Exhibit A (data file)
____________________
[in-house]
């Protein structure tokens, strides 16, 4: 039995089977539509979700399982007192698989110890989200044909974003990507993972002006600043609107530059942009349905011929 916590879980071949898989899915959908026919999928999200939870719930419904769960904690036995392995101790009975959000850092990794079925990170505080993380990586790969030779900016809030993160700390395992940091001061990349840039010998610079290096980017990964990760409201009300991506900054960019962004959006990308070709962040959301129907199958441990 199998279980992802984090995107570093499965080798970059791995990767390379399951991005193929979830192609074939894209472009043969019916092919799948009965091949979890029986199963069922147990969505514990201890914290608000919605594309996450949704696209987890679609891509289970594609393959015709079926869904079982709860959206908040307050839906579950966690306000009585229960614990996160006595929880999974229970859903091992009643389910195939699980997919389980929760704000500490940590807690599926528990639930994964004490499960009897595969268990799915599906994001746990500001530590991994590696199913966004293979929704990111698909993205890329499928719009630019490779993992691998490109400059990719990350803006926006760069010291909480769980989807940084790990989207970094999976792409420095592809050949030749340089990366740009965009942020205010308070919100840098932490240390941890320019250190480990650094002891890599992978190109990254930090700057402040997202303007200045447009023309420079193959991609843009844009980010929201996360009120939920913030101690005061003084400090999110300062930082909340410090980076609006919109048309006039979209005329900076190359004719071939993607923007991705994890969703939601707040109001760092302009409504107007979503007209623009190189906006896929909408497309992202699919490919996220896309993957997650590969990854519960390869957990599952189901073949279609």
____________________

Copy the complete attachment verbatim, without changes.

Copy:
[in-house]
């Protein structure tokens, strides 16, 4: 039995089977539509979700399982007192698989110890989200044909974003990507993972002006600043609107530059942009349905011929 916590879980071949898989899915959908026919999928999200939870719930419904769960904690036995392995101790009975959000850092990794079925990170505080993380990586790969030779900016809030993160700390395992940091001061990349840039010998610079290096980017990964990760409201009300991506900054960019962004959006990308070709962040959301129907199958441990 199998279980992802984090995107570093499965080798970059791995990767390379399951991005193929979830192609074939894209472009043969019916092919799948009965091949979890029986199963069922147990969505514990201890914290608000919605594309996450949704696209987890679609891509289970594609393959015709079926869904079982709860959206908040307050839906579950966690306000009585229960614990996160006595929880999974229970859903091992009643389910195939699980997919389980929760704000500490940590807690599926528990639930994964004490499960009897595969268990799915599906994001746990500001530590991994590696199913966004293979929704990111698909993205890329499928719009630019490779993992691998490109400059990719990350803006926006760069010291909480769980989807940084790990989207970094999976792409420095592809050949030749340089990366740009965009942020205010308070919100840098932490240390941890320019250190480990650094002891890599992978190109990254930090700057402040997202303007200045447009023309420079193959991609843009844009980010929201996360009120939920913030101690005061003084400090999110300062930082909340410090980076609006919109048309006039979209005329900076190359004719071939993607923007991705994890969703939601707040109001760092302009409504107007979503007209623009190189906006896929909408497309992202699919490919996220896309993957997650590969990854519960390869957990599952189901073949279609």